On the TUNNEYSIDE OF SPORTS August 12, 2013 #449 Up next…Is 211 a 9-1-1?
After further review…This column/blog has written extensively about various athletes (and teams) who have cheated to win! Biogenesis of Americais the name of the defunct Florida lab that supplied the fourteen players (including 2011 NL MVP Ryan Braun) recently suspended by Major League Baseball for using performance-enhancing drugs (PEDs). “Genesis” is defined as “the origin or the beginning of something”. Hopefully, it will designate the beginning of the end of PED use by athletes.
Unfortunately, the opinion here is that it won’t. Players will continue to cheat to win. However, and happily, many MLB players have become outspoken opponents of chemical cheating. Hooray, for them! Are they a strong enough voice to hold sway with the players’ union? Will we ever arrive at a status quo governed by an athletic code of conduct that flatly rejects PEDs?
Evasion has consistently stayed one step ahead of detection. All the currently suspended athletes took and passed scheduled drug tests; they have been disciplined because they were named in records supplied to MLB by lab owner Anthony Bosch. New York Yankees third baseman Alex Rodriguez, the highest-paid player implicated, is the only one appealing his suspension. A-Rod’s suspension is for 211 games, which covers the remainder of the 2013 MLB season and all of 2014.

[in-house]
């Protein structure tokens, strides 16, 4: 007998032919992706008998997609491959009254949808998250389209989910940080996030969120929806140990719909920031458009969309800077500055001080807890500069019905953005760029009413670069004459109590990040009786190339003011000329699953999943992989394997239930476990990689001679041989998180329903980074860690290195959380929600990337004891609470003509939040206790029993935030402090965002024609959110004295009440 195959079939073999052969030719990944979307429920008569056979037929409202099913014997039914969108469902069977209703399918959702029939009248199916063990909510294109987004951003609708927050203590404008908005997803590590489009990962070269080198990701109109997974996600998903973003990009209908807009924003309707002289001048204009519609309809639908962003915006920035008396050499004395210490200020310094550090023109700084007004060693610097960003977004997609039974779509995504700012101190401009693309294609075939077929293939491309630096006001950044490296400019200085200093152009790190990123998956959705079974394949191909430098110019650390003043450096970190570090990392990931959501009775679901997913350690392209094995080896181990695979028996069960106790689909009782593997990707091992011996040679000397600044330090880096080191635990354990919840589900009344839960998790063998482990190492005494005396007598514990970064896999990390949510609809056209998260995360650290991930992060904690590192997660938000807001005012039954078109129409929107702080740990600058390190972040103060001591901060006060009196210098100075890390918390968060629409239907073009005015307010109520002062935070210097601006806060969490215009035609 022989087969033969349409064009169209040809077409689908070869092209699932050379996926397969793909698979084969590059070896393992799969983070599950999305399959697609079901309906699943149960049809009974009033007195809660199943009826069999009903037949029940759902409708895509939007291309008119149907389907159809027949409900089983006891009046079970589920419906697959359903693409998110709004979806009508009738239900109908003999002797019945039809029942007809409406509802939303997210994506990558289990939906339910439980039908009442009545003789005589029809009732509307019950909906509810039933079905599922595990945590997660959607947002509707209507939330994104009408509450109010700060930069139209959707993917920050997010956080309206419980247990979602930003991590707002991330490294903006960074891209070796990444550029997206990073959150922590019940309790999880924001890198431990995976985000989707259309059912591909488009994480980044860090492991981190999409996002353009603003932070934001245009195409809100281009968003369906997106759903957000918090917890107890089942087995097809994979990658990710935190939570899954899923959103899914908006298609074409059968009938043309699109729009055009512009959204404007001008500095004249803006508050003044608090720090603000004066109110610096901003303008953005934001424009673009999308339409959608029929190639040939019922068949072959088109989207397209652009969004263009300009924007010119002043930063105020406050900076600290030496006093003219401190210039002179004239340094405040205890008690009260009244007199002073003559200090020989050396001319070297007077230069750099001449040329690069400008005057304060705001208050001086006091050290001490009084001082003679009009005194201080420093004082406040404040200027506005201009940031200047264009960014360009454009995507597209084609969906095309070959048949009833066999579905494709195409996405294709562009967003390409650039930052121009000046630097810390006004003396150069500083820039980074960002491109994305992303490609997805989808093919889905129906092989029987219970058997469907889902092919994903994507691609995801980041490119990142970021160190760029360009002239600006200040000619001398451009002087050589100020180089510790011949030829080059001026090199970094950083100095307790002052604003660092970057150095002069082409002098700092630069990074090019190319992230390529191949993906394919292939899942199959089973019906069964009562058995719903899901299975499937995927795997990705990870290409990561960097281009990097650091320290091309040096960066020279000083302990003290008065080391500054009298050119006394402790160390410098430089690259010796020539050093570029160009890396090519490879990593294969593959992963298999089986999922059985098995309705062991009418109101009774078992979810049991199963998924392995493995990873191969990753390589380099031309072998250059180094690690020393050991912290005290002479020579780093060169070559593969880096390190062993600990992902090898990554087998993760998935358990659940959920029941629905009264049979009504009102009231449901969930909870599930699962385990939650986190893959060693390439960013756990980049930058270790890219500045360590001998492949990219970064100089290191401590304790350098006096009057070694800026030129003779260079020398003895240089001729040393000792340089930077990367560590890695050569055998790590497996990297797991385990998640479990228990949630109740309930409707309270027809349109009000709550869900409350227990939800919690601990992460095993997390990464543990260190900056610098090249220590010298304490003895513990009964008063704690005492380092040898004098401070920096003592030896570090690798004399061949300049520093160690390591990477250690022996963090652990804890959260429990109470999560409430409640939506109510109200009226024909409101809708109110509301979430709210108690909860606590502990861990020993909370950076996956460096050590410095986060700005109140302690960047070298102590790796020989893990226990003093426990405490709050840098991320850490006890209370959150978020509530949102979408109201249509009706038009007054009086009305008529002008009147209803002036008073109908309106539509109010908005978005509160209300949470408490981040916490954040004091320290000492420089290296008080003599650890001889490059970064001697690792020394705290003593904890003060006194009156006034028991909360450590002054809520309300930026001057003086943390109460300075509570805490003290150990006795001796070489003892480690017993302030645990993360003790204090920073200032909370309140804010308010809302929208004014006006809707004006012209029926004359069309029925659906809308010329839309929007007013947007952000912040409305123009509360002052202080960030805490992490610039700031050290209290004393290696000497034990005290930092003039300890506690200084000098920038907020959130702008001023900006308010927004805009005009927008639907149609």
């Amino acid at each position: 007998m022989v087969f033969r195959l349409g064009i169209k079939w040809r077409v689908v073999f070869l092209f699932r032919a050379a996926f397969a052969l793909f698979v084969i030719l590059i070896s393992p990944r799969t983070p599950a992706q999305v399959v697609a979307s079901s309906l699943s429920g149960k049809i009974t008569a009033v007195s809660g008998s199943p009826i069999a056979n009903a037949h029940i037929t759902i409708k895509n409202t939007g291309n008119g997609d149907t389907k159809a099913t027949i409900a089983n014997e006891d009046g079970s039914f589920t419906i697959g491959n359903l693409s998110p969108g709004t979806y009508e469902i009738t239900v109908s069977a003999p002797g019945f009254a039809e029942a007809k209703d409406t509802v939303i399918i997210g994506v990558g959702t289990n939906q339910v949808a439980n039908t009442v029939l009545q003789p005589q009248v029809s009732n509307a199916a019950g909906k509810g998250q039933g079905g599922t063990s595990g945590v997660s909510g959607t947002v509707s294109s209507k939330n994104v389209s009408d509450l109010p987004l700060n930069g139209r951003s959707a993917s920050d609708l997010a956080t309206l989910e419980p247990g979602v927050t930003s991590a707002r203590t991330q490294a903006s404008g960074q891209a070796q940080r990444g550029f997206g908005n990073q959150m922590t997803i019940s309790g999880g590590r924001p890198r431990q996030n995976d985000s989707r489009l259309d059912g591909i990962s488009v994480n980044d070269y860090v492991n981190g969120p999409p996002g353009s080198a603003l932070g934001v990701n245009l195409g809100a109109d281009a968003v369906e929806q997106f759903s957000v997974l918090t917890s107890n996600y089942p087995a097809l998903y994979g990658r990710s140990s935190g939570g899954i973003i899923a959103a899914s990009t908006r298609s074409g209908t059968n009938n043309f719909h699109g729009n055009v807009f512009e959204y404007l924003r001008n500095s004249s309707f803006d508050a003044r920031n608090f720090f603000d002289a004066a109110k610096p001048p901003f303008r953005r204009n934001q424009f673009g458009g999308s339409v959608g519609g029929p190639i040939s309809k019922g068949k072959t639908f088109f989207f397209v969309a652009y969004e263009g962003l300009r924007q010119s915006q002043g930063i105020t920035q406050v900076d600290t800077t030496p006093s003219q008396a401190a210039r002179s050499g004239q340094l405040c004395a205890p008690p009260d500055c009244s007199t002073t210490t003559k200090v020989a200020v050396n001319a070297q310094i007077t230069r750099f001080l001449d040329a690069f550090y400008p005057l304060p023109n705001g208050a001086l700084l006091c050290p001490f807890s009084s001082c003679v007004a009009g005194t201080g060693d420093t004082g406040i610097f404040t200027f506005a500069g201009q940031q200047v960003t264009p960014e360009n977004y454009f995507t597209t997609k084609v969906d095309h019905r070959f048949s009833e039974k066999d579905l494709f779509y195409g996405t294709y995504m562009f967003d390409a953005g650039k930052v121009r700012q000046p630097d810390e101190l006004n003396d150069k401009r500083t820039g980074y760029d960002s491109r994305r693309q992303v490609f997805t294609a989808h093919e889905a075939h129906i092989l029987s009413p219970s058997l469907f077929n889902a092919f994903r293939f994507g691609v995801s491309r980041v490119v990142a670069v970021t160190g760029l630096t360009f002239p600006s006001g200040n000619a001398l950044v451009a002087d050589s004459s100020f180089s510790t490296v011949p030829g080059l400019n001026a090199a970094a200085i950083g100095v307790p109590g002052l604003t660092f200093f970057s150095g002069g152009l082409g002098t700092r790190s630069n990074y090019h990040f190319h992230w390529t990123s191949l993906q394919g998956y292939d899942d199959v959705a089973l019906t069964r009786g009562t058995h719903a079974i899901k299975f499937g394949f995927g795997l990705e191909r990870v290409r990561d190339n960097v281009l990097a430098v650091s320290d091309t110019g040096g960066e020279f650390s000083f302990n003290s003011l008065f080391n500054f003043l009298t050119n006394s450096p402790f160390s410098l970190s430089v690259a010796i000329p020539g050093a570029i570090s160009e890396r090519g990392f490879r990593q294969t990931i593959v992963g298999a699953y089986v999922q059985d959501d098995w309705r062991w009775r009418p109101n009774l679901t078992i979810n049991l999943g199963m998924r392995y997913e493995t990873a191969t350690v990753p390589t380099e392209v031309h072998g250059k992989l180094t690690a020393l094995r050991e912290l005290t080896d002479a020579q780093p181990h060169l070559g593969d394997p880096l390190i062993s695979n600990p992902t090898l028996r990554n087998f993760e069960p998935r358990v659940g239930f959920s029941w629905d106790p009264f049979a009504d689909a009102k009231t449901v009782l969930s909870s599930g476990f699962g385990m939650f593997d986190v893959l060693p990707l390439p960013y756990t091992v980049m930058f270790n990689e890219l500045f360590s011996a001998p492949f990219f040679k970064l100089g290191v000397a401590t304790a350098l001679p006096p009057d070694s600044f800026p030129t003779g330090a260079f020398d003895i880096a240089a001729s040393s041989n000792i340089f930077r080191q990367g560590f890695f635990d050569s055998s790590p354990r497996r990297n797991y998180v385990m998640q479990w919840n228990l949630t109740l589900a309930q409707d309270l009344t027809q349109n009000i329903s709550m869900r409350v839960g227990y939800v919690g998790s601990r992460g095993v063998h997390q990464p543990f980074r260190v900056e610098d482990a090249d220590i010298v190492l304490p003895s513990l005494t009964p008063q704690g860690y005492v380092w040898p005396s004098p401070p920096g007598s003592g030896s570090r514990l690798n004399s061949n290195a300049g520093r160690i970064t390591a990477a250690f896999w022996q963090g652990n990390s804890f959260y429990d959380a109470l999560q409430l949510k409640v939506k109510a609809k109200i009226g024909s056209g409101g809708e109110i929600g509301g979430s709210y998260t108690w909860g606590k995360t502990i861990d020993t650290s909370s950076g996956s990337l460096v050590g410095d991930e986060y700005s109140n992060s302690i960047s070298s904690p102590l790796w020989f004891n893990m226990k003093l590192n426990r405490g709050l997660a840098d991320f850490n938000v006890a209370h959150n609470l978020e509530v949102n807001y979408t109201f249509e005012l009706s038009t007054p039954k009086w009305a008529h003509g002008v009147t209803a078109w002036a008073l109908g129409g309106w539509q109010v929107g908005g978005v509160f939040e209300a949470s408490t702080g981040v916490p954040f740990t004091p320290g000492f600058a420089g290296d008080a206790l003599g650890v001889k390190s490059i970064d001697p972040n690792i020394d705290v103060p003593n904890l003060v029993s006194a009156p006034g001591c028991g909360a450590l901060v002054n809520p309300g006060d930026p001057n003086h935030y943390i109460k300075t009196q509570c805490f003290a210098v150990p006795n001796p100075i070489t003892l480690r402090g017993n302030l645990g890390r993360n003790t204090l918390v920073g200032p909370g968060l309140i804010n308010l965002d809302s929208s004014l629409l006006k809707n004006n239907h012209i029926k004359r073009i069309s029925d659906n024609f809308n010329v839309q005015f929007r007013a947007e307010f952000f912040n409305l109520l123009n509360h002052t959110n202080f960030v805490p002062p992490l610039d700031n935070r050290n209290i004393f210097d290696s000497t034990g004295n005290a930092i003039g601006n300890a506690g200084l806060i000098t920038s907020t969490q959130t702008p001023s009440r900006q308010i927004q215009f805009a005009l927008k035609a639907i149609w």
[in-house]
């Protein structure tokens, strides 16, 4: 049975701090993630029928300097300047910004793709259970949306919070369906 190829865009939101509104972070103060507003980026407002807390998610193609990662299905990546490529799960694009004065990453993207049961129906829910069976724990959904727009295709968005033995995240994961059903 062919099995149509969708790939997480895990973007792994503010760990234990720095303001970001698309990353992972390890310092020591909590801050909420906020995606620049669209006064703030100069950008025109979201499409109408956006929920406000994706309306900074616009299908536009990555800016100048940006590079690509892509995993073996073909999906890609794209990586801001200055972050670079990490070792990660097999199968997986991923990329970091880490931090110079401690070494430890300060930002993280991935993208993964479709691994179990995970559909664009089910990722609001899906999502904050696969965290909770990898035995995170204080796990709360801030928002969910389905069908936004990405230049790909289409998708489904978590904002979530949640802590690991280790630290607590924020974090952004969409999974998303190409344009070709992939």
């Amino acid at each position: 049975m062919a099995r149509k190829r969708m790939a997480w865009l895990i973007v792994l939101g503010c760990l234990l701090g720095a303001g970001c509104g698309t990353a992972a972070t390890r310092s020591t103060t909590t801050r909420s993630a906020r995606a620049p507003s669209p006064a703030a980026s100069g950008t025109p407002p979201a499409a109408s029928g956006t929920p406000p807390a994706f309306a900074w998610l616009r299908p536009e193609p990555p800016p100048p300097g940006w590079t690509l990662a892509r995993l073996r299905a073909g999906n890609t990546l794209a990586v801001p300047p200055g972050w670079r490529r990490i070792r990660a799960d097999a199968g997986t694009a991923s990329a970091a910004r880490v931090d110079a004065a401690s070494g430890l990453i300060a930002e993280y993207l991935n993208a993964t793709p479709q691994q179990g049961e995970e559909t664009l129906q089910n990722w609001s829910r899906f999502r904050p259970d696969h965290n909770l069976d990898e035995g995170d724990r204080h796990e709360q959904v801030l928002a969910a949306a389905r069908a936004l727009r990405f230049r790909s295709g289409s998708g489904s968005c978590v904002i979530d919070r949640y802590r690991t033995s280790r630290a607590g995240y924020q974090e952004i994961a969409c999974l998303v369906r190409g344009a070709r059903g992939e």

211? The number might well have been 9-1-1, given the ardor with which Rodriquez tried to cover his tracks. The implication of “emergency” should not be overlooked here. This expose is almost as rotten as the 1919 Black Sox scandal that shook baseball’s integrity to the core. There needs to be a warning to all athletes that cheating to win betrays the sport. Especially when, as in A-Rod’s case, there was genuine God-given talent to begin with.
Rodriquez possesses the right of appeal according to the MLB Collective Bargaining Agreement between the players’ union and the league. A CBA is a necessary element in any union/league mutual understanding. But to insist on, and be granted, the privilege of playing while under suspension seems farcical. Perhaps money is a concern to A-Rod. Huh? He signed a 10-year contract worth $275 million in 2013. Surely, he has banked some of that! The Yankees will owe him millions no matter how the situation is resolved. Hopefully he can get by till then.
Will the 211 become a 9-1-1 wake-up call to other athletes?